Calls to release Jordanian journalist detained over COVID-19 article

Calls to release Jordanian journalist detained over COVID-19 article
Jamal Haddad
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Updated 29 December 2020

Calls to release Jordanian journalist detained over COVID-19 article

Calls to release Jordanian journalist detained over COVID-19 article
  • All of Jordan’s rhetoric around respect for rule of law means nothing when authorities flagrantly subvert media legal protections
  • Jamal Haddad in jail since Dec. 24

AMMAN: There have been calls for Jordan to free a journalist who was detained over a COVID-19 article.

Jamal Haddad is accused by authorities of “endangering the security of the country and causing sedition and disturbing public order” after an editorial on the Al-Wakaai news website asked if officials had jumped the queue and received the Pfizer-BioNTech vaccine, which is due to arrive in the country next month.

Haddad has been in detention since Dec. 24, with journalists, parliamentarians, and campaign groups demanding he be freed.

Rakan Sayydeh, who heads Jordan’s press syndicate, issued a strongly worded statement calling for Haddad’s release on bail. He said he had “personally delivered the request for a bail release on Sunday to the head judge at the state security court.”

Basil Okor, publisher of the JO24 website, organized a Twitter storm using the hashtag “Release Jamal Haddad.” He also urged Jordanian news websites to go dark for a few hours in protest.

Journalists would “not stop their protest until their colleague is released and this act of detaining journalists stops,” Okor told Arab News.

Fahed Al-Khitan, a leading columnist with close ties to the government, wrote a column in the daily Al-Ghad newspaper criticizing the arrest.

He said the writer had mixed up the fact that some Jordanian government officials had publicly taken the Chinese/UAE vaccine with the news of the Pfizer-BioNTech vaccine being rolled out in the US and UK.

“But does this mistake warrant his detention? No,” he wrote.

Adam Coogle, the deputy director of the MENA division at Human Rights Watch, condemned the continued arrest of journalists carrying out critical coverage.

Such actions by the Jordanian authorities “seek to muzzle the media sector as a whole and prevent articulation of views that challenge official government messaging,” he told Arab News. “All of Jordan’s rhetoric around respect for rule of law means nothing when authorities flagrantly subvert media legal protections.”

Sharif Mansour, the MENA coordinator for the Committee to Protect Journalists, said that Jordanian authorities could have responded to the legitimate concerns raised by Haddad in a transparent and open manner.

“By invoking terrorism and national security, the authorities aim to intimidate Haddad and other journalists who question the government response to the pandemic. Haddad must be released immediately.”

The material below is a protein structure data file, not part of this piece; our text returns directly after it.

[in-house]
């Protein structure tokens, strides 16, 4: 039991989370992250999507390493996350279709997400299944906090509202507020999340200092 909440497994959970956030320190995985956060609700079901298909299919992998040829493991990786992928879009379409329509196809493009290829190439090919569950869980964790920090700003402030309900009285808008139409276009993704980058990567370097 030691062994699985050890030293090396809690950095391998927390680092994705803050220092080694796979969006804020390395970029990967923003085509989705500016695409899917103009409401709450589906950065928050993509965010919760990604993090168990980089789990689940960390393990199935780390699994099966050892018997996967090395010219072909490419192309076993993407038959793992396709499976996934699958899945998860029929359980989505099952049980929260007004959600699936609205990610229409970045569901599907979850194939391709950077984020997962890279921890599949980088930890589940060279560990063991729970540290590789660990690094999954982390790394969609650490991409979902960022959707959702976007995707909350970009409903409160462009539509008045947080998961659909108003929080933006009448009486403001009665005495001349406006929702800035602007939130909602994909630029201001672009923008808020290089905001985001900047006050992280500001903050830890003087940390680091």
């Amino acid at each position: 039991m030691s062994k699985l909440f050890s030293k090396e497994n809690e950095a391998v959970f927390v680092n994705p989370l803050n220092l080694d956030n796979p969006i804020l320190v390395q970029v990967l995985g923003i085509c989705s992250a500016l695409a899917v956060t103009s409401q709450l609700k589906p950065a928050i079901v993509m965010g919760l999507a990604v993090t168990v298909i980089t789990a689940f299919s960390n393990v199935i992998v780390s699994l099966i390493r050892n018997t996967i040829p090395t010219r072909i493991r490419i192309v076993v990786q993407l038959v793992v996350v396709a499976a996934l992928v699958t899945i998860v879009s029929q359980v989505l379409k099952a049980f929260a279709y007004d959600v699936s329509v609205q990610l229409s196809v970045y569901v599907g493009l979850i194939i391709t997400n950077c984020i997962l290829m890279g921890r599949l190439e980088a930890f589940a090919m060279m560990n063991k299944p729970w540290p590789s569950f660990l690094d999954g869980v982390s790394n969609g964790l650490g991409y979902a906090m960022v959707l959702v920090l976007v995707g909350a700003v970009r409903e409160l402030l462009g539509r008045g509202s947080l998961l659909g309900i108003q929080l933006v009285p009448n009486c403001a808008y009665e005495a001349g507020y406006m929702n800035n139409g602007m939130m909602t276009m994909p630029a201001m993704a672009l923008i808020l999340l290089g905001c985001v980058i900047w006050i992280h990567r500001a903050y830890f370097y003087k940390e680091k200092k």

The Vienna-based International Press Institute “strongly condemned” the arrest and demanded Haddad’s immediate release.

Jordanian government spokesman Ali Ayyed did not respond to requests for comment on the detention.

 


Turkey imposes advertising ban on Twitter, Periscope, Pinterest

Turkey imposes advertising ban on Twitter, Periscope, Pinterest
Updated 19 January 2021

Turkey imposes advertising ban on Twitter, Periscope, Pinterest

Turkey imposes advertising ban on Twitter, Periscope, Pinterest
  • Decisions in Official Gazette say the advertising bans went into effect from Tuesday

ISTANBUL: Turkey’s Information and Communication Technologies Authority has imposed advertising bans on Twitter, Periscope and Pinterest under a new social media law, according to decisions published in the country’s Official Gazette on Tuesday.
The law, which critics say will muzzle dissent, requires social media companies to appoint local representatives in Turkey. On Monday, Facebook joined other companies in saying it would be appointing such a representative.
YouTube, owned by Alphabet Inc’s Google, said a month ago it had decided to appoint a representative.
The decisions in the Official Gazette said the advertising bans went into effect from Tuesday. Twitter, its live-streaming app Periscope, and image sharing app Pinterest were not immediately available to comment.
The law allows authorities to remove content from platforms, rather than blocking access as they did in the past. The move has caused concern as people turn more to online platforms after Ankara tightened its grip on mainstream media.
In previous months Facebook, YouTube and Twitter had faced fines in Turkey for not complying with the law. Companies that do not follow the law will ultimately have their bandwidth slashed by 90 percent, essentially blocking access.